Independent Student Newspaper of UW Oshkosh Campuses

The Advance-Titan

Independent Student Newspaper of UW Oshkosh Campuses

The Advance-Titan

Independent Student Newspaper of UW Oshkosh Campuses

The Advance-Titan

UWO faces an $18 million budget deficit

Faculty expect to see an increase in teaching loads
Anya Kelley / The Advance-Titan — The $18 million budget deficit that UWO is facing is rooted in declining higher education enrollment, an aging demographic and declining state support.

UW Oshkosh is facing an $18 million structural deficit and is planning 200 non-faculty layoffs and additional furlough periods to cut expenses for the 2023-24 academic year.

In an Aug. 3 email, Chancellor Andrew Leavitt described the state of UWO’s finances as “no longer sustainable for us to operate without dramatic reduction in expenses.” 

Declining higher education participation in Wisconsin, an aging demographic in the state, declining state support and the major inflation of the post-pandemic world were root causes for the deficit, he said.

Because state support has declined, UWO is forced to be more reliant than ever on tuition payments, he said. 

“The increased reliance on tuition revenue, further exacerbated by a decade-long tuition freeze, … caused us to consume precious reserves,” Leavitt said.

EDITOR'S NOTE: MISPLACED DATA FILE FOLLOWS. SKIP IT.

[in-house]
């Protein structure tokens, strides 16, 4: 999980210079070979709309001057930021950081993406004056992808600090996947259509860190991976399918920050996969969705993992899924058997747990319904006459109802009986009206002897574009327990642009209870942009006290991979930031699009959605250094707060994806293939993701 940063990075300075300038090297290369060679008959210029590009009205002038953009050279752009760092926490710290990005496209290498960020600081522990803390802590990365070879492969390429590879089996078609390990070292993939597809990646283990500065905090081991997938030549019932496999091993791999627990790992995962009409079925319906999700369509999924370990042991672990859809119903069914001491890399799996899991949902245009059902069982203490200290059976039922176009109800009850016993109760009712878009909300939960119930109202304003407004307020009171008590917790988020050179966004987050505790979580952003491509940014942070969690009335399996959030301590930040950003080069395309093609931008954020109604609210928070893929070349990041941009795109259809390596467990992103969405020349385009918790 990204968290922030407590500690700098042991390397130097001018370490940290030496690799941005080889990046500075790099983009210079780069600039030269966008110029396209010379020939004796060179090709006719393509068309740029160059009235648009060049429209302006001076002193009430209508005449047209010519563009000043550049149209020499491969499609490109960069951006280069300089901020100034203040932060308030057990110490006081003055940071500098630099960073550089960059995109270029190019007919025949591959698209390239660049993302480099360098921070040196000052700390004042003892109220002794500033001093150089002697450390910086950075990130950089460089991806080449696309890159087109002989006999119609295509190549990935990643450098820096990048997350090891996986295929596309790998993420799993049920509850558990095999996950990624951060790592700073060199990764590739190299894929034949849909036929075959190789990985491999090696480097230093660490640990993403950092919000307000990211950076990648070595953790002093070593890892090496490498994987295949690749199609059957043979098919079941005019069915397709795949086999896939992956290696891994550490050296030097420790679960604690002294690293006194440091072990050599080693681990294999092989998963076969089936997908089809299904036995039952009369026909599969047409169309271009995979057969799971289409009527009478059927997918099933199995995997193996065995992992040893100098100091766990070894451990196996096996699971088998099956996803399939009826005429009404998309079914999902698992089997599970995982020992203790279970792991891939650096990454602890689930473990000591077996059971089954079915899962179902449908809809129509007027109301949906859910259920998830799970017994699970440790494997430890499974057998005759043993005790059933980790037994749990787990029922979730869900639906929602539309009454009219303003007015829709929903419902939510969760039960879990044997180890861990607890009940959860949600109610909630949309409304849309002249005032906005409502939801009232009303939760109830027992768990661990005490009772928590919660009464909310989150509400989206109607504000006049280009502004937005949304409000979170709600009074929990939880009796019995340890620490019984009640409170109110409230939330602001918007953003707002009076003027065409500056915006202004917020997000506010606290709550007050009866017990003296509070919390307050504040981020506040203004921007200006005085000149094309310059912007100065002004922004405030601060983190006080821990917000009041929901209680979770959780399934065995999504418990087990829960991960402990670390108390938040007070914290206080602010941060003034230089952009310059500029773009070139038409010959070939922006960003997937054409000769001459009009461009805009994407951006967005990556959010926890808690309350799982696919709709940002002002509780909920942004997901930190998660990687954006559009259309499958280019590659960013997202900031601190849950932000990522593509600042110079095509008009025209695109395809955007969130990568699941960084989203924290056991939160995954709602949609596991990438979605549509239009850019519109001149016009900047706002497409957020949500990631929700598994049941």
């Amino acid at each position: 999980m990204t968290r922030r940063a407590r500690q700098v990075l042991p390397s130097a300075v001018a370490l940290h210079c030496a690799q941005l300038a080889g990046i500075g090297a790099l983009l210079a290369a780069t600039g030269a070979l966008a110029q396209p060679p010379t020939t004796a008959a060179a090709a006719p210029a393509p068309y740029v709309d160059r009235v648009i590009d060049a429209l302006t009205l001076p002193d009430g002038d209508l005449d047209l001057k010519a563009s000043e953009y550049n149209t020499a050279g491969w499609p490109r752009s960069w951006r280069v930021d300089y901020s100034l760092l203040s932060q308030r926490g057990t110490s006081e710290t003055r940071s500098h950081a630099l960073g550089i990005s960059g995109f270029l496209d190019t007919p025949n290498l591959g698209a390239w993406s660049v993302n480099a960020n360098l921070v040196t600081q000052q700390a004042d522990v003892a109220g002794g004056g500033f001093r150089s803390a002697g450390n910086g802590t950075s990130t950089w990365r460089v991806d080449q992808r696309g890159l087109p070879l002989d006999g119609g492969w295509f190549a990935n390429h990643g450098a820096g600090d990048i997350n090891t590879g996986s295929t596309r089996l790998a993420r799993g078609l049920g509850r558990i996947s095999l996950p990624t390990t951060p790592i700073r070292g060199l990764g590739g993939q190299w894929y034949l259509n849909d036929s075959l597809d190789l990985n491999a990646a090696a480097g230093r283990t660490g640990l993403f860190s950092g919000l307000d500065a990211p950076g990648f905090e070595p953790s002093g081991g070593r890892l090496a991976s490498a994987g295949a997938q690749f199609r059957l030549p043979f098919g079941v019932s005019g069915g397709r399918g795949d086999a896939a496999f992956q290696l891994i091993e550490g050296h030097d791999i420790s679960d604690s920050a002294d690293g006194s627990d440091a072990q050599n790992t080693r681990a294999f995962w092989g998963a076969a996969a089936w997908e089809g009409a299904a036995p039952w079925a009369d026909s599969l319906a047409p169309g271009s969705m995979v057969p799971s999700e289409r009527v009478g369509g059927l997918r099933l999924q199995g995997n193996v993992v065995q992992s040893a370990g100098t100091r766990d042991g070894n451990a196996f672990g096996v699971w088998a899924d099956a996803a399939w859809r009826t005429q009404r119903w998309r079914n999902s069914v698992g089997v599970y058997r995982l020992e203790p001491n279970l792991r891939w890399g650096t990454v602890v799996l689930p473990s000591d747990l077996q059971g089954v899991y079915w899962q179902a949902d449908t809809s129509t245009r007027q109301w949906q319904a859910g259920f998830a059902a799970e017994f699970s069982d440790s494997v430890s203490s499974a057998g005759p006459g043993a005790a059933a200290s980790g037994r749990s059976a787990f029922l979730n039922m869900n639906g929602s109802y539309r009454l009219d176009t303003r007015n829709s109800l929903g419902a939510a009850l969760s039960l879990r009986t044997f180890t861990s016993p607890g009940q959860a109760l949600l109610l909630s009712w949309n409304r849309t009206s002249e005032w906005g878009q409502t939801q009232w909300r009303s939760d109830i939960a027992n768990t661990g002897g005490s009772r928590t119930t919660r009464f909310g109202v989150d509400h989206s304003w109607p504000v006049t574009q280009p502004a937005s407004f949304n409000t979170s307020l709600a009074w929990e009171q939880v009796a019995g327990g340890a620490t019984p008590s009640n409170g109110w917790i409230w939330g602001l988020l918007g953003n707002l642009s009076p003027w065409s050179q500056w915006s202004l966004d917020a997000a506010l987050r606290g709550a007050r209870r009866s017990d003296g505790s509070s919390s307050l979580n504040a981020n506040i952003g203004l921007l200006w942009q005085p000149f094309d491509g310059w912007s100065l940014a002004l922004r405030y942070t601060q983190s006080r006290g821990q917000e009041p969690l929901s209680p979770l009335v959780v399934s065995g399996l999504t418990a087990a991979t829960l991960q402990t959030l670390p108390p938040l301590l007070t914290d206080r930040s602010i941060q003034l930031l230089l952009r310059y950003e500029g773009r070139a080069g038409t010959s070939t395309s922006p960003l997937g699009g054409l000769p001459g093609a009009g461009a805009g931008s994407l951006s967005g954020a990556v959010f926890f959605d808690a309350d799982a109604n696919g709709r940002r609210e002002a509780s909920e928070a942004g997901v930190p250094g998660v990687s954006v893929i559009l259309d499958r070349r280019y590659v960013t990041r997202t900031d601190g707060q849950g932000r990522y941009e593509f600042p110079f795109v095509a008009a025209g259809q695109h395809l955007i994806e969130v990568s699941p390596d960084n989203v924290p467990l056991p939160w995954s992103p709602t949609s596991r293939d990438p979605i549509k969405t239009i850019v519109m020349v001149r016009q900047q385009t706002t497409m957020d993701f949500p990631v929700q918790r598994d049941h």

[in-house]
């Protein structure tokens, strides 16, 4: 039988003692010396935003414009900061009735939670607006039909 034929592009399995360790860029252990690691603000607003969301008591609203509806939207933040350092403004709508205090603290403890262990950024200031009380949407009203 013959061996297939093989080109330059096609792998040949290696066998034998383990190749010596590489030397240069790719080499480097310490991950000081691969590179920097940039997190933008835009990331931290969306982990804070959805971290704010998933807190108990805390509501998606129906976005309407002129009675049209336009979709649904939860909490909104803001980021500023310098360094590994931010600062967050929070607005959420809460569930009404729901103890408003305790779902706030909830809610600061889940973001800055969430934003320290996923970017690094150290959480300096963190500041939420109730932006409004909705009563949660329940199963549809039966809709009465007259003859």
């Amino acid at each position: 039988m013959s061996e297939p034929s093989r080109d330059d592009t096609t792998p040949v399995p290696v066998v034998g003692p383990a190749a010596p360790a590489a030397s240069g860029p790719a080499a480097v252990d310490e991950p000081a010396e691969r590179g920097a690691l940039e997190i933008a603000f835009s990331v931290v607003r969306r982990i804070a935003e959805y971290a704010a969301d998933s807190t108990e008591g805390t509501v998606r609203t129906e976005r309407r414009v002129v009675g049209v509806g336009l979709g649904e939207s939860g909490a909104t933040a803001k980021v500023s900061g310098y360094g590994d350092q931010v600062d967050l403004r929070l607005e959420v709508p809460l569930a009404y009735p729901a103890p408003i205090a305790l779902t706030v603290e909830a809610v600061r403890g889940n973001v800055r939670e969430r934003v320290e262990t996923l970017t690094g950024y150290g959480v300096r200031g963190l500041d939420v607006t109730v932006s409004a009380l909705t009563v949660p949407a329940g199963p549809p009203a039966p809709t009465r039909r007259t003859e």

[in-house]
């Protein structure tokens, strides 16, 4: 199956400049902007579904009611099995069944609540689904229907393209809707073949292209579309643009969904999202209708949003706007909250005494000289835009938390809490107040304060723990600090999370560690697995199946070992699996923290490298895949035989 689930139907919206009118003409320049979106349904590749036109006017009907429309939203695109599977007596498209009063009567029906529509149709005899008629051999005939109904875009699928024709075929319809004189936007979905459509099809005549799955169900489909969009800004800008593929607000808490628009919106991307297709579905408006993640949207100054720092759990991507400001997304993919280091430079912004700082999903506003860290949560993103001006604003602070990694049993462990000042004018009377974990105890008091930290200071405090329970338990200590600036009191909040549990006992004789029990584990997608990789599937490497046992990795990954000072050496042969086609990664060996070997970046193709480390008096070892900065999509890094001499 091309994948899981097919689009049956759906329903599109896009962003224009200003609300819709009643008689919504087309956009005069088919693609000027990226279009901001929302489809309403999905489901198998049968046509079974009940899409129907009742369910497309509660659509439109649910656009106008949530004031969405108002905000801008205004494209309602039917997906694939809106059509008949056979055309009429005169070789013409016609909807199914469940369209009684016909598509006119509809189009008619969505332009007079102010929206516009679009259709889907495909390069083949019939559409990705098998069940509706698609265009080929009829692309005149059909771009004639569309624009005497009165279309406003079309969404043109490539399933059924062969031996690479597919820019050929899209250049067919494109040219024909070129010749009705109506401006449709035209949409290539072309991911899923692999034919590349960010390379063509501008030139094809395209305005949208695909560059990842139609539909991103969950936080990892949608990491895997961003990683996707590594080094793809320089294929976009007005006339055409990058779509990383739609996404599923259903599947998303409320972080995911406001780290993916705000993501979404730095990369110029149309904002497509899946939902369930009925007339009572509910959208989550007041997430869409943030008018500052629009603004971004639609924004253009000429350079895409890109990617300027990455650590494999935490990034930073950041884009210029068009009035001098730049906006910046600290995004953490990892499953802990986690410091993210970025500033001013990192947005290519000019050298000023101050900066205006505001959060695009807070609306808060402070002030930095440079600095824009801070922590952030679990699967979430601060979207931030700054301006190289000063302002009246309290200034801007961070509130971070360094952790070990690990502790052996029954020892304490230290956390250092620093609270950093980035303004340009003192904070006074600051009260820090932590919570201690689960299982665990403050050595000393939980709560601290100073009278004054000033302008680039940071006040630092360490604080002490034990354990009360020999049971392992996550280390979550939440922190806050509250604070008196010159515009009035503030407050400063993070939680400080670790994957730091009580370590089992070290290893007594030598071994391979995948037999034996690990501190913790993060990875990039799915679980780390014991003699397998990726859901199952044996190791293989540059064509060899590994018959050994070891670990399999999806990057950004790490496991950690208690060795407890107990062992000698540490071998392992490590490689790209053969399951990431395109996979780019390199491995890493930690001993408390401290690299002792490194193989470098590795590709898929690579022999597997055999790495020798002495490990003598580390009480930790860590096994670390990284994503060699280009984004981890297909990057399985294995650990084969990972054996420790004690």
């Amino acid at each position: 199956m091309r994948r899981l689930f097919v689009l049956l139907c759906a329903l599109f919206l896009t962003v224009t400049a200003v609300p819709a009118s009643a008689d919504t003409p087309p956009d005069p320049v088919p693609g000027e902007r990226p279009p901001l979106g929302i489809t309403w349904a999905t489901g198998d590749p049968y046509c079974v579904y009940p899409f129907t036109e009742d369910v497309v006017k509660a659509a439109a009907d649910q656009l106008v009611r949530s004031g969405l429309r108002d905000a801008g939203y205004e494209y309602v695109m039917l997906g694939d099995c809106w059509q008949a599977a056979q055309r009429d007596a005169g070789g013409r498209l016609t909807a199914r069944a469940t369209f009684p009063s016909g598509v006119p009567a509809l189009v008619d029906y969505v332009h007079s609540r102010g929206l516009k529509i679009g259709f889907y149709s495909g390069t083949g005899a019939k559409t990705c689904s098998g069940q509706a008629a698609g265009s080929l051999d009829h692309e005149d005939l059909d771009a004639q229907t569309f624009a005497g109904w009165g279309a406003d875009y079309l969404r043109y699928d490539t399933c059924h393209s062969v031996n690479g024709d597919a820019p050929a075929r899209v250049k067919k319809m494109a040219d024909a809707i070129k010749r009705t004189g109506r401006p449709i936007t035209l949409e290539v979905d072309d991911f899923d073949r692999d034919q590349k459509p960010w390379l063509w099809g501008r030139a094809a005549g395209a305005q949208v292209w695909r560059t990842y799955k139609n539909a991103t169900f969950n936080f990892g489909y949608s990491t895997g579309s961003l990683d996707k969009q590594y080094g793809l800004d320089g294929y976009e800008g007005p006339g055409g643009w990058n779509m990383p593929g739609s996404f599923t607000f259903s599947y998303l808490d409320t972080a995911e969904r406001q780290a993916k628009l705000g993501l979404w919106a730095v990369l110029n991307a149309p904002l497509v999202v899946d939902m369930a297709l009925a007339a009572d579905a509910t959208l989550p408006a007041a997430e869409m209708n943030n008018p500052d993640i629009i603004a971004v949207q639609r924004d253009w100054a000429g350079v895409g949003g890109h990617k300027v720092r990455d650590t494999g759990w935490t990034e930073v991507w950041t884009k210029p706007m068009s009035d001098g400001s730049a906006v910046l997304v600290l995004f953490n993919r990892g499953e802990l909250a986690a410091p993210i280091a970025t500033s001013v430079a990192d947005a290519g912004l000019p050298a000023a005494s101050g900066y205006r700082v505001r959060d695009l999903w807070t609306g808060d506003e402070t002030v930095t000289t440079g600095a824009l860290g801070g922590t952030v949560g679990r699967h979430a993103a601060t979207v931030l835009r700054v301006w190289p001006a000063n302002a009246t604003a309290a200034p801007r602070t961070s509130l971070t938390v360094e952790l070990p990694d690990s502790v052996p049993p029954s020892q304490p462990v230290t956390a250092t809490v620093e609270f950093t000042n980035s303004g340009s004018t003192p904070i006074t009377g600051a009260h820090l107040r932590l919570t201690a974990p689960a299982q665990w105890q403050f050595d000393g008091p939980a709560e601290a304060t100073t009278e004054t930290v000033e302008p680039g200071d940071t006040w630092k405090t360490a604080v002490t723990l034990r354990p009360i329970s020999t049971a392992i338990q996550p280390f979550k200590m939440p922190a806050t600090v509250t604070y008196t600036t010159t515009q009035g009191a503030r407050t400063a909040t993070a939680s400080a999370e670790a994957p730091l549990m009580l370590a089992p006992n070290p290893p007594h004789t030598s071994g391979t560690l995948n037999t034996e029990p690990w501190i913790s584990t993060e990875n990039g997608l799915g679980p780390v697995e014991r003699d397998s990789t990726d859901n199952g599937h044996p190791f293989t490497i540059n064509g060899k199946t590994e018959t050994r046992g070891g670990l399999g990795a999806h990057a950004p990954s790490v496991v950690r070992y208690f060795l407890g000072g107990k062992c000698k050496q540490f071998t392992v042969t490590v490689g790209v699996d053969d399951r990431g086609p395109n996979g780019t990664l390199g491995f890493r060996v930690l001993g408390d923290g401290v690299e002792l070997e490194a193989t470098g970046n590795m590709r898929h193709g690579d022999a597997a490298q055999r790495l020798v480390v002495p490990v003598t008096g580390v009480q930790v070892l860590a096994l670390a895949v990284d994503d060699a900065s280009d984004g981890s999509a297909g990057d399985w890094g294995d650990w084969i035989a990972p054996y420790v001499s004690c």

At this time, the reserves are about to be completely depleted. 

The university is laying out what they are calling the Institutional Realignment Plan (IRP). Those efforts include furloughs, workforce adjustments and additional budget reductions and restructuring opportunities.

The number of furlough days each person must take depends on salary. Employees making below $33,000 will be exempt and those making $150,000 and above will be required to take 19 days, a 10% reduction of bi-weekly pay.

Staff and faculty have also been offered a Voluntary Retirement Incentive Options Program (VRIOP) in order to save costs. More information about this program is available on the IRP website. 

Leavitt said the “layoffs and non-renewals are unavoidable,” and that “[UWO] will review and possibly discontinue any self-supporting programs that do not recover costs.” 

Not surprisingly, this plan has university staff and faculty concerned. 

In an Aug. 23 email, Provost Edwin Martini said most faculty should expect an increase in their workload in the 2024-25 academic year. 

“Most faculty should expect to see an increase in their teaching loads beginning in the spring 2024 semester and continuing into the 2024-25 academic year,” Martini said.

Though faculty members will not be laid off, Instructional Academic Staff (IAS) positions will “diminish significantly” in the coming year. 

While UWO is not looking to cut any academic programs at this time, it is important that the teaching quality stays the same so as to not negatively impact the students, Martini said.

“The changes we institute this year will result in us looking very different overall as an academy and as a university in the years ahead, but it is important to reinforce that the changes we implement will differentially impact areas of academic affairs,” he said. 

Leavitt and Martini said they are committed to sending out weekly updates to the university community in the fall, and have created a website dedicated to the IRP.

“In short, we are building ‘UWO 2.0,’” Martini said. “And we are designing with the end in mind.”


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